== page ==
It was a particularly tough football game, and nerves were on edge.
The home team had been the victim of three or four close calls, and they were now trailing the visitors by a touchdown. When the official called yet another close one in the visitors’ favor, the home quarterback blew his top.
“How many times can you do this to us in a single game?” he screamed. “You were wrong on the out-of-bounds call, you were wrong on that last holding call, and you failed to say anything about a late hit in the first quarter.”
The official just stared.
The quarterback seethed, but he tried to suppress language that might get him tossed out of the game.
“What it comes down to,” he bellowed, “is that you stink!”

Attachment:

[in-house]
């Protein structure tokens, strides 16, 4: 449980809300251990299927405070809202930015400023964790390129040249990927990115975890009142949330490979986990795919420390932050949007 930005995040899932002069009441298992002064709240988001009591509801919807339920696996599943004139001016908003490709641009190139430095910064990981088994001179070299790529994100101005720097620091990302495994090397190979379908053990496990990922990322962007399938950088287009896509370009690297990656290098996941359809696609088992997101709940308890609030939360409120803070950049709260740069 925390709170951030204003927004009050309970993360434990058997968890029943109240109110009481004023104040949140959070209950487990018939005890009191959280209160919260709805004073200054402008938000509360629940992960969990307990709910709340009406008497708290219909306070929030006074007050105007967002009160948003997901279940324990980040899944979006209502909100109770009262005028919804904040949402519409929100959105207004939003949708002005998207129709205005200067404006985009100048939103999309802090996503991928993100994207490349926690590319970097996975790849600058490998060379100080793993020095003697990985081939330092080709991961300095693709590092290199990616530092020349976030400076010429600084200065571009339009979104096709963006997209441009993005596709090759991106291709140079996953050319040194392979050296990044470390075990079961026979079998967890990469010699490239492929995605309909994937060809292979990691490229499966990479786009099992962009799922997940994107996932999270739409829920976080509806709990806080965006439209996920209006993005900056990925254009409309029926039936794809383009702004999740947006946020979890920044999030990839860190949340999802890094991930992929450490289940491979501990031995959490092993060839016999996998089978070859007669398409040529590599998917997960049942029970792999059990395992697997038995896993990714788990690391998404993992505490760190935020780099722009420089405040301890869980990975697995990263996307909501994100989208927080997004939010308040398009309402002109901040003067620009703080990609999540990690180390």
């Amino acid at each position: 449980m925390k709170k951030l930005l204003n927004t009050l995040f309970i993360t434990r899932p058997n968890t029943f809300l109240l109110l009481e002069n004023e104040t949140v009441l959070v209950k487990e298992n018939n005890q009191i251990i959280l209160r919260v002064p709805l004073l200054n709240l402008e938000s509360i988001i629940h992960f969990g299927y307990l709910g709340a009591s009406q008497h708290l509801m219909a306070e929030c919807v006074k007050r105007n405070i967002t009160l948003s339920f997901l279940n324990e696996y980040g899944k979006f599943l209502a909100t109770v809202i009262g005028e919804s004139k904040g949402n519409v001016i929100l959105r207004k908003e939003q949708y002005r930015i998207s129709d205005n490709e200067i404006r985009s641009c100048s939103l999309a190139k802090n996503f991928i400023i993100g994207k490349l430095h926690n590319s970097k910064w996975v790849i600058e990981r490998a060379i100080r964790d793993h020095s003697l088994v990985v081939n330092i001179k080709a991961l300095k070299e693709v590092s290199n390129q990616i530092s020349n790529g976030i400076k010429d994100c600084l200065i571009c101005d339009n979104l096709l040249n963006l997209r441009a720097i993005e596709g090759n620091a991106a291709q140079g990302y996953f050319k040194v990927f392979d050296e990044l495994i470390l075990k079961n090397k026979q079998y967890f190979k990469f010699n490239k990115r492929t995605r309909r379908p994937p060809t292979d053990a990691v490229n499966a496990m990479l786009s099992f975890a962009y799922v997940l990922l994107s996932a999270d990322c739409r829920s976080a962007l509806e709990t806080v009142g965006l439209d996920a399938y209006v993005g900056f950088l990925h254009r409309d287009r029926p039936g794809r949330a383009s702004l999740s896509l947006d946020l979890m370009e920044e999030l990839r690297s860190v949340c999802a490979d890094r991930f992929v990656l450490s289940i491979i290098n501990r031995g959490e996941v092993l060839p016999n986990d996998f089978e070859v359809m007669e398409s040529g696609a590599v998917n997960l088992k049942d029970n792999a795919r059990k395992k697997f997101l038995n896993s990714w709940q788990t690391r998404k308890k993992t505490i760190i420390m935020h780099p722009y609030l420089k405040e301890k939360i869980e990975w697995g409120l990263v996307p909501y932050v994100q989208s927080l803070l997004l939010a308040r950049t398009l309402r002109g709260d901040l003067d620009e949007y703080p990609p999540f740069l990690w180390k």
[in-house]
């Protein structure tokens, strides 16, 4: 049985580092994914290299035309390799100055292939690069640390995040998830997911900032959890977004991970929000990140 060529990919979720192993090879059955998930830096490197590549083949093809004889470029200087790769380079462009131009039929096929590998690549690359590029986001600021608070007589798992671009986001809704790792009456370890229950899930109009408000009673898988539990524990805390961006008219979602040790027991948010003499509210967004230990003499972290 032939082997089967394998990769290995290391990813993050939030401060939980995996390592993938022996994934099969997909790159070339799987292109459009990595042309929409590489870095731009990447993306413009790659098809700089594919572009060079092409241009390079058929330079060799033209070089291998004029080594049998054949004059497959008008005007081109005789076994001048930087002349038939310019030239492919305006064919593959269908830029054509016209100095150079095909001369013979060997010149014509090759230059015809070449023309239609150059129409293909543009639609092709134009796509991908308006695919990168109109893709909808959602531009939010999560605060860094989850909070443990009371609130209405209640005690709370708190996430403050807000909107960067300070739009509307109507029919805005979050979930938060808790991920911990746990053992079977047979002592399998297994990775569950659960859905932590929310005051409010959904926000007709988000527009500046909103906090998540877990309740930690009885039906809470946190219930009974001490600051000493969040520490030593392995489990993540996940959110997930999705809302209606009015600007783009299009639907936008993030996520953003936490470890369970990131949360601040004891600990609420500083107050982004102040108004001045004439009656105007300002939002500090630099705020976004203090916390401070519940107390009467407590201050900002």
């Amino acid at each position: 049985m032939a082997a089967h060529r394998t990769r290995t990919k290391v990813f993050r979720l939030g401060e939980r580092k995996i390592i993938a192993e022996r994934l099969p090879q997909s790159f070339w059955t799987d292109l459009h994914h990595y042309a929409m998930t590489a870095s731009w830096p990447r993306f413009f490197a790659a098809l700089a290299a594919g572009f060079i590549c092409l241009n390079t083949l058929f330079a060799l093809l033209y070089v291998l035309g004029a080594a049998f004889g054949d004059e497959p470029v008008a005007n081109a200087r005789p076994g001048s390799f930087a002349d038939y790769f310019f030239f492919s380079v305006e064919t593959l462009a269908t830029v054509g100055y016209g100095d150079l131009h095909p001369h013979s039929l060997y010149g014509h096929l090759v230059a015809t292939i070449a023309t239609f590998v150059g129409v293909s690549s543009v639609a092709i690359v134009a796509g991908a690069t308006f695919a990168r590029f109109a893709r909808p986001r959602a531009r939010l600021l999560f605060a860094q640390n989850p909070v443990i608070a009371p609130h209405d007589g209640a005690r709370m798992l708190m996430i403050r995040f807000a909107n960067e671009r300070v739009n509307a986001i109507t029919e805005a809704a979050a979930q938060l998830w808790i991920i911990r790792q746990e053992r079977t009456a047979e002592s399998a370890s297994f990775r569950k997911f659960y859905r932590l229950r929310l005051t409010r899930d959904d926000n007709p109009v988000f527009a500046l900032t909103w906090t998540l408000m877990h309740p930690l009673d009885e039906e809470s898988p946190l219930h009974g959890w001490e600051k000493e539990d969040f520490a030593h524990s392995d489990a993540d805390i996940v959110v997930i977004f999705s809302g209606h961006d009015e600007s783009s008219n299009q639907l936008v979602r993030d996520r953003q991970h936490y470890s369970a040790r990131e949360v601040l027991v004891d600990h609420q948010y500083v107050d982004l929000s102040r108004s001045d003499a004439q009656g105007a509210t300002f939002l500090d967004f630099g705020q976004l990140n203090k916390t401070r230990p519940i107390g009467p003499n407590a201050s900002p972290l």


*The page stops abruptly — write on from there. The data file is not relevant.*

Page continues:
The official stared a few more seconds. Then dropped his flag, bent down, picked up the ball, paced off 15 yards, and put the ball down. He turned to face the steaming quarterback.
“And how do I smell from here?” he asked.
There are so many times when it is hard to “bite the tongue” and say nothing.
The urge to say “something” seems so overpowering that the words sometimes erupt before we have a chance to think them through.
Unfortunately, those words have consequences.
The minor offenses result in 15-yard penalties.
The more serious offenses result in years of regret and heartache, or perhaps broken relationships that take years to rebuild.
“He who has knowledge spares his words, and a man of understanding is of a calm spirit. Even a fool is counted wise when he holds his peace; when he shuts his lips, he is considered perceptive.” (Proverbs 17: 27-28)
May your words today be few, calm, and carefully thought out.